How is Genetic Psychiatric Research Presented in the UK Media?

Prof Doc Thesis


Dixon, A. 2022. How is Genetic Psychiatric Research Presented in the UK Media? Prof Doc Thesis University of East London School of Psychology https://doi.org/10.15123/uel.8v710
AuthorsDixon, A.
TypeProf Doc Thesis
Abstract

Introduction: The history of psychiatric research has shown the dominance of the biological model which has advocated the use of genetic research to explain mental health conditions. The dominance of the biomedical model is reflected in frequency of how such research is reported in the media, such as the newspapers. Researchers have shown the use of media frames that develop hype and hope about the utility of genetic psychiatric research however it is not clear how these frames develop.
Aims: To examine what types of mental health research are reported in British newspapers? To explore what themes are used in British newspapers when reporting on mental health genetic research and how are these themes are transformed between researchers and journalists?
Method: A mixed-methods design was employed. Quantitative content analysis was used to explore the types of psychiatric research reported in a range of UK newspapers over the last five years. A discursive thematic analysis (DTA) was completed on a sample of articles and research papers concerned with psychiatric genetics. A case study of a research paper, its corresponding press release, and newspaper article is presented to examine the transformation of themes across the documents.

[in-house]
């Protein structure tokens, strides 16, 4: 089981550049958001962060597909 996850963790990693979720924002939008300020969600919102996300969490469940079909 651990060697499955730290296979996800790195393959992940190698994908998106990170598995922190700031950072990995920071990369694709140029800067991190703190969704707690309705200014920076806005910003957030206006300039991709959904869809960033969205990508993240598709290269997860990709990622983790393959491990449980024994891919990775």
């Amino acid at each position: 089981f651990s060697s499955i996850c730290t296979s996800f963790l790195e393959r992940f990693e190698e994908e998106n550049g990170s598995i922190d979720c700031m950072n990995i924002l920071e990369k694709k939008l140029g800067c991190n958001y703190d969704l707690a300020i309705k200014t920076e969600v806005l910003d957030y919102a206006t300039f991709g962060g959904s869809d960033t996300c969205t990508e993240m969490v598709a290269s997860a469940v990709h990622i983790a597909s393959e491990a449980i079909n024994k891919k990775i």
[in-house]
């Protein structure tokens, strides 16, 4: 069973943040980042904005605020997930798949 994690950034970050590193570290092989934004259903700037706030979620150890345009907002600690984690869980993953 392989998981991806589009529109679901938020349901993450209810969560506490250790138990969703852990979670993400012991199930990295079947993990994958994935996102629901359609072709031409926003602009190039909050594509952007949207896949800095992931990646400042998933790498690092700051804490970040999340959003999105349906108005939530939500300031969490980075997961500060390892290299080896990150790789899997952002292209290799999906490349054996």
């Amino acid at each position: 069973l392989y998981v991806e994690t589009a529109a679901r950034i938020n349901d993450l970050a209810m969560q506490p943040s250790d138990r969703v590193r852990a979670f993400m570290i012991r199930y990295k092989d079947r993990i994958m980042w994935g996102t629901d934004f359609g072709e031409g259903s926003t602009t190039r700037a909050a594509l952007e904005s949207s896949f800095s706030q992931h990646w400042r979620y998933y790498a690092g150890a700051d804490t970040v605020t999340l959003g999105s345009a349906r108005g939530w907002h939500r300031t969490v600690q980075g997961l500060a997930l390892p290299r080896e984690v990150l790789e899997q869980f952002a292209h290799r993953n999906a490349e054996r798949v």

Results: The content analysis of UK newspapers highlighted that a majority of articles reported on research looking at environmental factors (29.4%). Genetic research was present in 5.2% of newspaper articles. The DTA found three main themes present in the reporting of research: genetic confidence, genetic optimism, and genetic caution. The case study found elements of transformation in the themes of genetic confidence and optimism.
Conclusion: These findings demonstrate that three themes are found in the reporting of genetic research into mental health conditions within the UK news. These themes present a taken-for-granted confidence regarding the heritability of mental health conditions and demonstrate optimism about the utility of this research.

Year2022
PublisherUniversity of East London
Digital Object Identifier (DOI)https://doi.org/10.15123/uel.8v710
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Publication dates
Online16 Jan 2023
Publication process dates
Submitted16 Sep 2022
Deposited16 Jan 2023
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